Sask. musician Jeffery Straker on love, loss and his 'life-changing' final moments with his mom
The singer-songwriter says his experience helped him realize grief isn't talked about in society
Jeffery Straker was by his mother's bed when she died in hospital on Feb. 24.
"It's otherworldly, in a way. Mom's only 73, so I did expect I'd have about 20 more years or so. And then you don't," Straker told CBC's Saskatchewan Weekend.
The Saskatchewan songwriter said for him, grief has been physical — but it's not something often talked about.
"It's a feeling beyond sadness. It's like you've been handed two buckets of something really, really heavy that you can't put down, and you're sort of forced to walk around with them," Straker said.
"Through all that I'm surrounded by some really wonderful people and they've really helped me process and understand."
About two-and-a-half years ago, Beverly Straker went through chemotherapy to treat lymphoma.
The treatment was successful in fighting the cancer, but an infection led to septic shock. Someone with a stronger immune system might have been able to fend off what she couldn't, Straker said.
We told her repeatedly how much we loved her, because really, we really did.- Jeffery Straker
He takes some comfort in the fact he was able to be there with her at the end of her life.
"My brother and sister and I were really lucky to be able to be with her her last couple days in the hospital, and it was really beautiful," he said.
"Your life kind of flashes before your eyes.… We told her repeatedly how much we loved her, because really, we really did.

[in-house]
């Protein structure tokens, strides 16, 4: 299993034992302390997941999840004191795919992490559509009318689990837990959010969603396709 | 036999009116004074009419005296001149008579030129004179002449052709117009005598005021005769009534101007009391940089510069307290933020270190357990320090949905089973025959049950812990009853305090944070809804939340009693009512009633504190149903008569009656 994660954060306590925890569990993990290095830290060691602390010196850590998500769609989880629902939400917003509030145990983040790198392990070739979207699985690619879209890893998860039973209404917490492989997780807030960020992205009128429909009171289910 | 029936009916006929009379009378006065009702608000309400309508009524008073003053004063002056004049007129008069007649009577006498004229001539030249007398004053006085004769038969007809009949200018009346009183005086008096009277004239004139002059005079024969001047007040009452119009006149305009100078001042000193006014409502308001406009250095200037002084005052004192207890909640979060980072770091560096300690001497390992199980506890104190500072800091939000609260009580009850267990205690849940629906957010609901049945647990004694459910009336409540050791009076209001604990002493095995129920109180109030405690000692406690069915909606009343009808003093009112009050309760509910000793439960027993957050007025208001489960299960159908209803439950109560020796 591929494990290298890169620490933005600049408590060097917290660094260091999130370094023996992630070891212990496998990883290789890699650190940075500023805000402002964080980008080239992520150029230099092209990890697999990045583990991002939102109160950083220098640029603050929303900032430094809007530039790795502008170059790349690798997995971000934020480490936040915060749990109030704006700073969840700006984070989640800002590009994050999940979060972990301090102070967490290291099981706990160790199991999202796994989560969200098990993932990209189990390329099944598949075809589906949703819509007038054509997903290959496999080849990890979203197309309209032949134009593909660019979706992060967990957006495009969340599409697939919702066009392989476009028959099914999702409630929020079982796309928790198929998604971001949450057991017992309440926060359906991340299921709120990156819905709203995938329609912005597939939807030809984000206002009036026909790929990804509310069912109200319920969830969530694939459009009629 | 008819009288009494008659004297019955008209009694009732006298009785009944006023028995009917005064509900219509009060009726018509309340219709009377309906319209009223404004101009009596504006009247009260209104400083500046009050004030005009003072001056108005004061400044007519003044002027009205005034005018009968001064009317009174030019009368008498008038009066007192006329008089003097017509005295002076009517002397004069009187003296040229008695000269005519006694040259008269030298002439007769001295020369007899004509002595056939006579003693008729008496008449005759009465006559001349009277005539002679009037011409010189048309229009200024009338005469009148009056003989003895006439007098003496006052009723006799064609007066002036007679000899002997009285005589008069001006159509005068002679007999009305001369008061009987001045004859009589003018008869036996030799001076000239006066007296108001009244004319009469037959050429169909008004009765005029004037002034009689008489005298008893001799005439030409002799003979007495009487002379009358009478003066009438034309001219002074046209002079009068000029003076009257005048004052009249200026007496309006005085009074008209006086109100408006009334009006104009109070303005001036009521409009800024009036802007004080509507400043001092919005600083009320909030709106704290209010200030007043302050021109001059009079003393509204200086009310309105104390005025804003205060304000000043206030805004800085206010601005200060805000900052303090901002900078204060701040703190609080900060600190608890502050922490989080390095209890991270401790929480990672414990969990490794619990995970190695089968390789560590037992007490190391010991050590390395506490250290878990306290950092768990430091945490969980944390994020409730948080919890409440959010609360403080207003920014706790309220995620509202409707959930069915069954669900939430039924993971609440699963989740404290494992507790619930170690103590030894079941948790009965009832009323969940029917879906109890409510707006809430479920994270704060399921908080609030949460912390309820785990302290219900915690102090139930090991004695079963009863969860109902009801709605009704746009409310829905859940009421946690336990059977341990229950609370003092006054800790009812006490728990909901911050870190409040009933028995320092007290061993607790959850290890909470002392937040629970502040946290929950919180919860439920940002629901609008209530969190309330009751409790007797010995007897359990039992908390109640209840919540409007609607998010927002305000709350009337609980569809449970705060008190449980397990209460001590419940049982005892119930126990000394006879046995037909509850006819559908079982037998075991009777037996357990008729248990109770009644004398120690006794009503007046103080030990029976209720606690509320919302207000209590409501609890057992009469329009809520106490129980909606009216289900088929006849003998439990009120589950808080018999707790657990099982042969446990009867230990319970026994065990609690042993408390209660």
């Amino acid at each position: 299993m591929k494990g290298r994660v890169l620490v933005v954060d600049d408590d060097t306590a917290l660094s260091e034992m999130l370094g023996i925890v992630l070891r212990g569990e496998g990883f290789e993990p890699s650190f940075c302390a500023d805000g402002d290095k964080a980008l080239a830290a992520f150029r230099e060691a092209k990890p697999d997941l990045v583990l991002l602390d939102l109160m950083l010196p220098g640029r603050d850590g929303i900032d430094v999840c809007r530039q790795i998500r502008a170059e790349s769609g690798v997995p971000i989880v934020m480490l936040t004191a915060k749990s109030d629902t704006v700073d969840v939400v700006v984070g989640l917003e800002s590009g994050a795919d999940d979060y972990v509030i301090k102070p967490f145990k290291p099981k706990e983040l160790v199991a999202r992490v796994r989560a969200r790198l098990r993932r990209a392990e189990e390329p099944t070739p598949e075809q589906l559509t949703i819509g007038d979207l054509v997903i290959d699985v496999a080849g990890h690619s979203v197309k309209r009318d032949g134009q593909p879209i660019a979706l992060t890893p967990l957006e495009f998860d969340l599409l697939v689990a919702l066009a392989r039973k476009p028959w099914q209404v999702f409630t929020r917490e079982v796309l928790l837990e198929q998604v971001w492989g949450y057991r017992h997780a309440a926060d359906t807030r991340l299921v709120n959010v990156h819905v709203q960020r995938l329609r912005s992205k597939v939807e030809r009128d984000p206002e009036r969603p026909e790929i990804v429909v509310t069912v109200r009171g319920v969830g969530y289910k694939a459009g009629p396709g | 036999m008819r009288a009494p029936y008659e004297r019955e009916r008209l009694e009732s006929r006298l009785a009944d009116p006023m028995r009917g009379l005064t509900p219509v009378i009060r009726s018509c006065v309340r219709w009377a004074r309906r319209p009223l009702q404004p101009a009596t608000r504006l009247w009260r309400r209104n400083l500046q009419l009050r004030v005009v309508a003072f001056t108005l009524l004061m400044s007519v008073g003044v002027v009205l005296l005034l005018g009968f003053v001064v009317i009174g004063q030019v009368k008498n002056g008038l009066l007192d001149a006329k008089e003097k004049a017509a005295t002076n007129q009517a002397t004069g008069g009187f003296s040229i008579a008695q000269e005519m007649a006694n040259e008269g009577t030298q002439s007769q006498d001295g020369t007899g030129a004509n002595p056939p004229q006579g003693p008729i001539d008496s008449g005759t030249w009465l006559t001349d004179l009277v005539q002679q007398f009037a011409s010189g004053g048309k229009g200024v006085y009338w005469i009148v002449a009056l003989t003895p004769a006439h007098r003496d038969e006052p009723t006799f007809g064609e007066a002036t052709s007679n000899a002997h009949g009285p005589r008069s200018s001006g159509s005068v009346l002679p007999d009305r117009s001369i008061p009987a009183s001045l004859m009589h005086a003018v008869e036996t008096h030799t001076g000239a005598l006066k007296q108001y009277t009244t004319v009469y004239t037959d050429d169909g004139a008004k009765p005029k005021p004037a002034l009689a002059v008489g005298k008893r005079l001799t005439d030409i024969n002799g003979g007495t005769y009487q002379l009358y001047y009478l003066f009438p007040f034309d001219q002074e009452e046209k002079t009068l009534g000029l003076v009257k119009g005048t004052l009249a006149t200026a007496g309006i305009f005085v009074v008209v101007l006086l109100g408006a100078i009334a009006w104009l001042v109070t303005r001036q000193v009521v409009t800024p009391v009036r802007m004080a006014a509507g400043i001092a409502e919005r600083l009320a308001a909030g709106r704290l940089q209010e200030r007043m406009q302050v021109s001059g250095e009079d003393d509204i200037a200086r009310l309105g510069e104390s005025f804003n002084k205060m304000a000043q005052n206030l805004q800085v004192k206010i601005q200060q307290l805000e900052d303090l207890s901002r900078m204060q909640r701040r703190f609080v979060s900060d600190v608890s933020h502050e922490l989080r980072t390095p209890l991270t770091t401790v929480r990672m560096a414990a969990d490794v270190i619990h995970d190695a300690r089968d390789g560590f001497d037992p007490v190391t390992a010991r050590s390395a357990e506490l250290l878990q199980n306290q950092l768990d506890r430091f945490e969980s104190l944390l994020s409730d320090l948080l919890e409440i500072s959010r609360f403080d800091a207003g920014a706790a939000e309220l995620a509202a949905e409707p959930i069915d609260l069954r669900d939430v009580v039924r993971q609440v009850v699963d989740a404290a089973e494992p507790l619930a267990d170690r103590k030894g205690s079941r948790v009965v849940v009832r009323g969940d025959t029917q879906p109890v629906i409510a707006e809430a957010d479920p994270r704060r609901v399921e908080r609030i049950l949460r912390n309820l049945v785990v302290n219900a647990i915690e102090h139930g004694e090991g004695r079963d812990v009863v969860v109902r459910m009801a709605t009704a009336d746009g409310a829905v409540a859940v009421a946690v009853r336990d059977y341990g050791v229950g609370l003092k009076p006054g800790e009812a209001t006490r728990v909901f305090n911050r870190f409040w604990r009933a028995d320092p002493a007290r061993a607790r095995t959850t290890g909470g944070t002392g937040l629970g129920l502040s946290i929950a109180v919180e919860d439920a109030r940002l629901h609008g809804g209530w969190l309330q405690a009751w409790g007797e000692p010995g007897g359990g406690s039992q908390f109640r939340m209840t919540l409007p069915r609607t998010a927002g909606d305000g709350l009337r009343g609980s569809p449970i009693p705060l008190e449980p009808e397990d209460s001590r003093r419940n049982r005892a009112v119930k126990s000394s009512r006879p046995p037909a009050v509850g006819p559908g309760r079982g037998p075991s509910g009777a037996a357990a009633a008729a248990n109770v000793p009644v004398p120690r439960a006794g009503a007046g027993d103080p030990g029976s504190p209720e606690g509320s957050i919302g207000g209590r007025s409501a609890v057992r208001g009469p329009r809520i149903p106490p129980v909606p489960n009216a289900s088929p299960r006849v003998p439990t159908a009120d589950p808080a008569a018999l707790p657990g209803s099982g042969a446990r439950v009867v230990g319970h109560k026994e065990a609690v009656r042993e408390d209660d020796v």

"And it was a great experience. It really was. I mean, you know, she said it back. That was really meaningful."
Beverly, a person of faith who attended a United Church, "said she wasn't scared. She wasn't scared to die," Straker said.
"It really helped me. It comforted me, I guess, in the long run, although it's still hard to think about — but she was comforted by that," he said.
"And we don't talk about this as a society — like, we're all terrified of death, was one thing I realized in this process. But seeing it happen was actually quite life changing.… It's amazing."
Straker said the biggest lesson he'll carry on from his mother is simply to be a good person.
"It almost seems like practically everyone she encountered, touched … in her time has reached out and said, 'Oh my God, what an amazing soul," he said.
"It really makes you realize that at the end of the day, there is nothing more you can ask for. It really puts what we're here for into perspective," said Straker.
While he says it's something he's tried to do in his life, Straker says "the gift she gave me is to … go forth with even more of … like, leave this place a little better than we found it."
A memorial was held for Beverly at the community hall in Punnichy, Sask., on March 9. In lieu of flowers, the family is requesting donations be made to the Kinsmen Telemiracle Foundation.
With files from Saskatchewan Weekend